Research is the process of collecting reams of evidence and analysis and corroborating facts, until you reach a very precise and unique summary of the truth.

The web is a copy within a copy within more copies of itself, meaning that when you are trying to keep track of what you have read, and what you are making the web just becomes a universe of folders and files, endlessly getting tangled and lost.. Imagine how this methodof production can create frustration in any researcher. 

That's why there is WikiPacks. Here is a first person account of why Miki Rappoport created WikiPacks for research, but also why he became an entrepreneur. 

 

Entrepreneurship the Second Time Around

 

Our “aha” moment came when my brother and I realized that the problems we had with online research were shared with many other, equally frustrated, people, maybe even you. The more research you do, the more tabs you create in your browser. To save those pages, you create more and more folders. There’s no real organization to the tabs or the folders, and you seldom go back to them, anyway. It’s a poor solution for someone who wants to save, organize, and share subject-specific content.

That’s the problem we’ve solved with WikiPacks, the company we founded. Some of our customers describe WikiPacks as “Reddit meets Delicious,” or “Reddit meets Spotify,” and that begins to give you the idea. People can create their own collections of links, which we call “packs,” or use the growing number of packs that we offer. They can keep their custom packs private, share them with a specific community, or offer them to the public at large. They can filter links, create a mash-up of feeds that add content automatically, and add comments, voting, and other features.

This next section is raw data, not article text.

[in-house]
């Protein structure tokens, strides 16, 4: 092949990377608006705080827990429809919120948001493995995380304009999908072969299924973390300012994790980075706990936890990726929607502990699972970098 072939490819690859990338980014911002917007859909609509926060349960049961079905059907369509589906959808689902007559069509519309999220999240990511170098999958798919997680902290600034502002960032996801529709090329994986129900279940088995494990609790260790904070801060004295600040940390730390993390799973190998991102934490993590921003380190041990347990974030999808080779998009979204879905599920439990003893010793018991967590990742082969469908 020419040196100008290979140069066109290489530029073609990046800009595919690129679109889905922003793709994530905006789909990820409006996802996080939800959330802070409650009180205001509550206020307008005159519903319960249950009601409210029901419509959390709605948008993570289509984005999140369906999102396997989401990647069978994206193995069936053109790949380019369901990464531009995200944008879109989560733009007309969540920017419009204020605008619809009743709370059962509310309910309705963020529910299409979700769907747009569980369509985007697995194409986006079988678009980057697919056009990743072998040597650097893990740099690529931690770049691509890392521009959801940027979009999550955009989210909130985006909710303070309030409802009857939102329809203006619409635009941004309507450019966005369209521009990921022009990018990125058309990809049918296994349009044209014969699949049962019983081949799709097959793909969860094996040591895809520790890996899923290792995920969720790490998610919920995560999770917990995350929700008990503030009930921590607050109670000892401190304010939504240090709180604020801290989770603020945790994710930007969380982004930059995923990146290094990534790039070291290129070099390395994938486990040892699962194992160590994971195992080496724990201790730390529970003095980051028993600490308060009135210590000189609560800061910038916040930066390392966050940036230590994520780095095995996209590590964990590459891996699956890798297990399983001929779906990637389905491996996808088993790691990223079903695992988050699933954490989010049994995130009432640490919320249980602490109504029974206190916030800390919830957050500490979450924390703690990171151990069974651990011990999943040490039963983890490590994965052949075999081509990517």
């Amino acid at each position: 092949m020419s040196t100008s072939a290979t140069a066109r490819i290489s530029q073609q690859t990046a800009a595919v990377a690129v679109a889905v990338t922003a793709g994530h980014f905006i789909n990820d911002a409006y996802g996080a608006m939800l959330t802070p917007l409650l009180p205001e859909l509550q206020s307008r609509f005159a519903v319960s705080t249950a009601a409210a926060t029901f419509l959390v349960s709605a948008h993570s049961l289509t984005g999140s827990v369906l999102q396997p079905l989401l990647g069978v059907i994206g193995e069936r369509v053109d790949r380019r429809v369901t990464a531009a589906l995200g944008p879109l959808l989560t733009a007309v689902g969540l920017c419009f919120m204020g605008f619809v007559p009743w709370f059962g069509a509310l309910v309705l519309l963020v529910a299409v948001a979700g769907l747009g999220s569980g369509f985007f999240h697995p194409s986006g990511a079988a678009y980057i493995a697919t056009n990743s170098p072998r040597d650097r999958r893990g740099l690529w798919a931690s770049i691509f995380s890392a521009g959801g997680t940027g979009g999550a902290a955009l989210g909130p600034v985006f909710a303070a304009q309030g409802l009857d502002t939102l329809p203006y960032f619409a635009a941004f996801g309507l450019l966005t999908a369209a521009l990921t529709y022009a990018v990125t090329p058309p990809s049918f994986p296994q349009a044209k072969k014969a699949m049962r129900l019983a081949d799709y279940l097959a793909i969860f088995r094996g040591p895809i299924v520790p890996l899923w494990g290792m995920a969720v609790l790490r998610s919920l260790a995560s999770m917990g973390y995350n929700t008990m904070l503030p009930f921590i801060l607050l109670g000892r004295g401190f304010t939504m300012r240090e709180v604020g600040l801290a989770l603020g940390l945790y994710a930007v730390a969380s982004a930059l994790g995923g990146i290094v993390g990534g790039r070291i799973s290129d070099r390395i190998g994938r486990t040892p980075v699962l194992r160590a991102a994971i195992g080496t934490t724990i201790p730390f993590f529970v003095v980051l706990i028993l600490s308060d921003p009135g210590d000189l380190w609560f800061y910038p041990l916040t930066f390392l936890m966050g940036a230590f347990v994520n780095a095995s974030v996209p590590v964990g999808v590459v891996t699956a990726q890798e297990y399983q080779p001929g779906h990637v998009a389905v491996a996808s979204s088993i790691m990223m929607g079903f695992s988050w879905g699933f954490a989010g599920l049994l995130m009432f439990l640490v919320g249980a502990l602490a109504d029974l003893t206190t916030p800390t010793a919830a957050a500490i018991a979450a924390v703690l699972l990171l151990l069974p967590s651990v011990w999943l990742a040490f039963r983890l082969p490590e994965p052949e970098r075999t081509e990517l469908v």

Miki Rapoport, Cofounder, WikiPacks

 

Some people hesitate to start a company, for fear they might fail. So why did we do it? I did it in part because I’d already failed with a startup. Sound counterintuitive? It’s not. My second time around, I knew what problems to avoid—including the type of partner to avoid. In Eli, a genius coder, I have an ideal partner and complement to my own expertise in platform technologies. Moreover, both of us were born in Russia and raised in Israel—two centers for technology entrepreneurship. If starting a business wasn’t in our blood, it was certainly in the air we breathed from a very early age.

Cloud computing is the engine behind WikiPacks; like most startups today, we never considered throwing money we didn’t have at an on-premise infrastructure. Moreover, our “must haves”—high availability, low latency, and immediate scalability—meant that we needed a premium platform, despite our tight budget. I’d used Amazon Web Services and S3 before and didn’t want to do so again; the learning curve was too high. We’d never used Windows Azure but people who did said it would meet our requirements.

They were right. Windows Azure proved its value right away: When we ran an online ad campaign and saw a sudden surge of traffic, we were able to scale up on the fly. It worked great.

As part of our Windows Azure adoption, we also joined Microsoft’s BizSpark program for startups. We had free use of Windows Azure and, even at discounted rates, we run on Windows for about the cost of Linux on other platforms—and for about half the cost of Windows hosting anywhere else. Add in the marketing support and business networking, and BizSpark is unlike anything else we’ve seen.

We see Windows Azure helping us grow for years to come. When we’re ready to build phone and tablet apps, we can do so using Windows Azure Mobile Services. When our use of media expands, we can use Windows Azure Media Services and CDN. So many aspects of running a startup are unpredictable. Fortunately, the value of Windows Azure isn’t one of them.